"Hilton Kramer, lets slip the admission: “Frankly, these days, without a theory to go with it, I can’t see a painting”.
“LETS SLIP,” AS I SAY. WE NOW KNOW, OF COURSE, that his words describe the actual state of affairs for tout le monde in Cultureburg; but it is not the sort of thing that one states openly. Any orthodox critic, such as Kramer, is bound to defend the idea that a work of art can speak for itself. Thus in December 1974 he attacked the curators of the Metropolitan Museum’s exhibition “The Impressionist Epoch” for putting big historical notes up on the wall beside the great masterworks of the Impressionists. But why? What an opportunity he missed! If only he could have drawn upon the wisdom of his unconscious! Have the courage of your secret heart, Hilton! Tell them they should have made the copy blocks bigger!—and reduced all those Manets, Monets, and Renoirs to the size of wildlife stamps!
"Twenty-five years from now, that will not seem like such a facetious idea. I am willing (now that so much has been revealed!) to predict that in the year 2000, when the Metropolitan or the Museum of Modern Art puts on the great retrospective exhibition of American Art 1945-75, the three artists who will be featured, the three seminal figures of the era, will be not Pollock, de Kooning, and Johns—but Greenberg, Rosenberg, and Steinberg. Up on the walls will be huge copy blocks, eight and a half by eleven feet each, presenting the protean passages of the period . . . a little “fuliginous flatness” here . . . a little “action painting” there . . . and some of that “all great art is about art” just beyond. Beside them will be small reproductions of the work of leading illustrators of the Word from that period, such as Johns, Louis, Noland, Stella, and Olitski. (Pollock and de Kooning will have a somewhat higher status, although by no means a major one, because of the more symbiotic relationship they were fortunate enough to enjoy with the great Artists of the Word.)"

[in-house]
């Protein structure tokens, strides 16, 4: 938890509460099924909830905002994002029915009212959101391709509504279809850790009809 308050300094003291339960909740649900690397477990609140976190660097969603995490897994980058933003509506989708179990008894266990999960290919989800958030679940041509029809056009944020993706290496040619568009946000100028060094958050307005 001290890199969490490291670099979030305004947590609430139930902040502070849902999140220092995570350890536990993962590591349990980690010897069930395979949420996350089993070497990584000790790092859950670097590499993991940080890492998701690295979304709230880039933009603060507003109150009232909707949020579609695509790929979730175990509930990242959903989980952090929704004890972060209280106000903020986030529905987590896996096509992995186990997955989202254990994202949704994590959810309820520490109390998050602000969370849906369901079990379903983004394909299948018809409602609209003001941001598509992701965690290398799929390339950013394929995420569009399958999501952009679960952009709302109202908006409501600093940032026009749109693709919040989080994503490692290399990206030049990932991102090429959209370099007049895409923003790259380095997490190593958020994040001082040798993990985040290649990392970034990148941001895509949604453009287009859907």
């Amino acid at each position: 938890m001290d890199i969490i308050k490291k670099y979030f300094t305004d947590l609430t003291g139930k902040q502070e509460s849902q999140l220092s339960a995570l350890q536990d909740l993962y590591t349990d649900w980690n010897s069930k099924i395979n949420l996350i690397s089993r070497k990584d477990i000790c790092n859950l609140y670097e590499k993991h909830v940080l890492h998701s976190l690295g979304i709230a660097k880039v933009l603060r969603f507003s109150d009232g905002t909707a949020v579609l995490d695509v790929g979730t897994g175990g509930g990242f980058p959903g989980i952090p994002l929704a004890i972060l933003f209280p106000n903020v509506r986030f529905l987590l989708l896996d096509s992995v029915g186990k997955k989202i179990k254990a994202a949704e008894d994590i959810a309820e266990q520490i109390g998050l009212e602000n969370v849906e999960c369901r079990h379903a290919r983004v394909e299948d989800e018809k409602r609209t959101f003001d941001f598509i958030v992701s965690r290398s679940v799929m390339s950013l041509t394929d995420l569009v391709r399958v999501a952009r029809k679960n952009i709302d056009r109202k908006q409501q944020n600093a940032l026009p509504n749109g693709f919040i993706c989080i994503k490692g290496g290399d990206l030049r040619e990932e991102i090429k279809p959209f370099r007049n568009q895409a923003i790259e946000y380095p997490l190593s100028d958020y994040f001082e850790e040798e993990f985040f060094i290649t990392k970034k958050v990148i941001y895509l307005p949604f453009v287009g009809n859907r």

He was close. It took thirty years for this to reach full fruition. Where words are not only larger than the works of art they explain they completely replace the art. Please don’t be confused, this is not “word art” the words still just describe the art it is just that the art does not REALLY exist.
The Museum of Non-Visible Art, or MONA, is a joint collaboration between art collective Praxis and actor James Franco. The museum, which doesn’t actually exist, features invisible art pieces, which also don’t exist, that can nevertheless be purchased with cash - which does exist. MONA art pieces currently on “exhibit” include imaginary sculptures, invisible garments and even a hypothetical Franco short film.
Yes, they are serious.